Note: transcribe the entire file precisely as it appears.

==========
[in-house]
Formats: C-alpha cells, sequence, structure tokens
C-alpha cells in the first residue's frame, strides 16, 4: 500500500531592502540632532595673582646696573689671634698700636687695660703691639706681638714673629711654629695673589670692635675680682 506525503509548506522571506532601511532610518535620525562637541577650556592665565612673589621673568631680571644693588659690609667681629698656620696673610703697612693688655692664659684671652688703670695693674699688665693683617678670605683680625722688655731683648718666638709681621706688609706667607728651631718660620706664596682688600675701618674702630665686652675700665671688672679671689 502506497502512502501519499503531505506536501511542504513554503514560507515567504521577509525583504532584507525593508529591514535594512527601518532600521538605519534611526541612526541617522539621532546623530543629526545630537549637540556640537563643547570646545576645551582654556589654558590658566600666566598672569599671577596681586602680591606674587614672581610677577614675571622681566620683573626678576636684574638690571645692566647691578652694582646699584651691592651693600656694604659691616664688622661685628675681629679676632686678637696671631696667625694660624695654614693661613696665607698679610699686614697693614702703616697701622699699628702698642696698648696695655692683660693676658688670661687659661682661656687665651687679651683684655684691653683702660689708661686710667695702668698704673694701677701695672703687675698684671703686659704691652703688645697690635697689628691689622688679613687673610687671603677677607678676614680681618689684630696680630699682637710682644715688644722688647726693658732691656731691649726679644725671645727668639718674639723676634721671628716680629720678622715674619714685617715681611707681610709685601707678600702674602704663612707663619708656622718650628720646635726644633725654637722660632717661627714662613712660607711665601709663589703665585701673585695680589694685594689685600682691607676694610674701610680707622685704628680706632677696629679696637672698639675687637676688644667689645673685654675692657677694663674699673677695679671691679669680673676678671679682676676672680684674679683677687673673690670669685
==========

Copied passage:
[in-house]
Formats: C-alpha cells, sequence, structure tokens
C-alpha cells in the first residue's frame, strides 16, 4: 500500500531592502540632532595673582646696573689671634698700636687695660703691639706681638714673629711654629695673589670692635675680682 506525503509548506522571506532601511532610518535620525562637541577650556592665565612673589621673568631680571644693588659690609667681629698656620696673610703697612693688655692664659684671652688703670695693674699688665693683617678670605683680625722688655731683648718666638709681621706688609706667607728651631718660620706664596682688600675701618674702630665686652675700665671688672679671689 502506497502512502501519499503531505506536501511542504513554503514560507515567504521577509525583504532584507525593508529591514535594512527601518532600521538605519534611526541612526541617522539621532546623530543629526545630537549637540556640537563643547570646545576645551582654556589654558590658566600666566598672569599671577596681586602680591606674587614672581610677577614675571622681566620683573626678576636684574638690571645692566647691578652694582646699584651691592651693600656694604659691616664688622661685628675681629679676632686678637696671631696667625694660624695654614693661613696665607698679610699686614697693614702703616697701622699699628702698642696698648696695655692683660693676658688670661687659661682661656687665651687679651683684655684691653683702660689708661686710667695702668698704673694701677701695672703687675698684671703686659704691652703688645697690635697689628691689622688679613687673610687671603677677607678676614680681618689684630696680630699682637710682644715688644722688647726693658732691656731691649726679644725671645727668639718674639723676634721671628716680629720678622715674619714685617715681611707681610709685601707678600702674602704663612707663619708656622718650628720646635726644633725654637722660632717661627714662613712660607711665601709663589703665585701673585695680589694685594689685600682691607676694610674701610680707622685704628680706632677696629679696637672698639675687637676688644667689645673685654675692657677694663674699673677695679671691679669680673676678671679682676676672680684674679683677687673673690670669685